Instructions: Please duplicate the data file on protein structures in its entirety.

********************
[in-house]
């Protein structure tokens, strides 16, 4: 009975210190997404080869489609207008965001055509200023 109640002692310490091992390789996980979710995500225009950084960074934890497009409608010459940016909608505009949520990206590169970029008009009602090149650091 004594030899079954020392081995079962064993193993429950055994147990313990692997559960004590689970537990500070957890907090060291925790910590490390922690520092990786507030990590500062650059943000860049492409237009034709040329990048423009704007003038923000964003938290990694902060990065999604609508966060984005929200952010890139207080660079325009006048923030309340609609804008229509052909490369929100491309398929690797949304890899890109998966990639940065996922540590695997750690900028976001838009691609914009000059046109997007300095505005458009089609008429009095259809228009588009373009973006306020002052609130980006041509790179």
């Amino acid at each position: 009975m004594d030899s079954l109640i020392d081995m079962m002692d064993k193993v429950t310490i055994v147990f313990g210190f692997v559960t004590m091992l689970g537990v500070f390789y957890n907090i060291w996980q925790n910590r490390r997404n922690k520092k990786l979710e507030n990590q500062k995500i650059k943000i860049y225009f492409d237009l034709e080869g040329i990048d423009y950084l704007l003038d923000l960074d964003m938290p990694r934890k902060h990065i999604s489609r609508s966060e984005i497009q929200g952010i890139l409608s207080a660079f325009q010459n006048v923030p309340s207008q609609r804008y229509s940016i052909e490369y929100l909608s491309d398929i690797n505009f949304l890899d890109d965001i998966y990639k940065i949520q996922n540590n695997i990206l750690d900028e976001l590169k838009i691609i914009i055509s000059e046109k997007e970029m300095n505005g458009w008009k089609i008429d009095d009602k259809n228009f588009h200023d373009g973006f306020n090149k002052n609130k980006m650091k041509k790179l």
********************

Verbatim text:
[in-house]
């Protein structure tokens, strides 16, 4: 009975210190997404080869489609207008965001055509200023 109640002692310490091992390789996980979710995500225009950084960074934890497009409608010459940016909608505009949520990206590169970029008009009602090149650091 004594030899079954020392081995079962064993193993429950055994147990313990692997559960004590689970537990500070957890907090060291925790910590490390922690520092990786507030990590500062650059943000860049492409237009034709040329990048423009704007003038923000964003938290990694902060990065999604609508966060984005929200952010890139207080660079325009006048923030309340609609804008229509052909490369929100491309398929690797949304890899890109998966990639940065996922540590695997750690900028976001838009691609914009000059046109997007300095505005458009089609008429009095259809228009588009373009973006306020002052609130980006041509790179």
């Amino acid at each position: 009975m004594d030899s079954l109640i020392d081995m079962m002692d064993k193993v429950t310490i055994v147990f313990g210190f692997v559960t004590m091992l689970g537990v500070f390789y957890n907090i060291w996980q925790n910590r490390r997404n922690k520092k990786l979710e507030n990590q500062k995500i650059k943000i860049y225009f492409d237009l034709e080869g040329i990048d423009y950084l704007l003038d923000l960074d964003m938290p990694r934890k902060h990065i999604s489609r609508s966060e984005i497009q929200g952010i890139l409608s207080a660079f325009q010459n006048v923030p309340s207008q609609r804008y229509s940016i052909e490369y929100l909608s491309d398929i690797n505009f949304l890899d890109d965001i998966y990639k940065i949520q996922n540590n695997i990206l750690d900028e976001l590169k838009i691609i914009i055509s000059e046109k997007e970029m300095n505005g458009w008009k089609i008429d009095d009602k259809n228009f588009h200023d373009g973006f306020n090149k002052n609130k980006m650091k041509k790179l």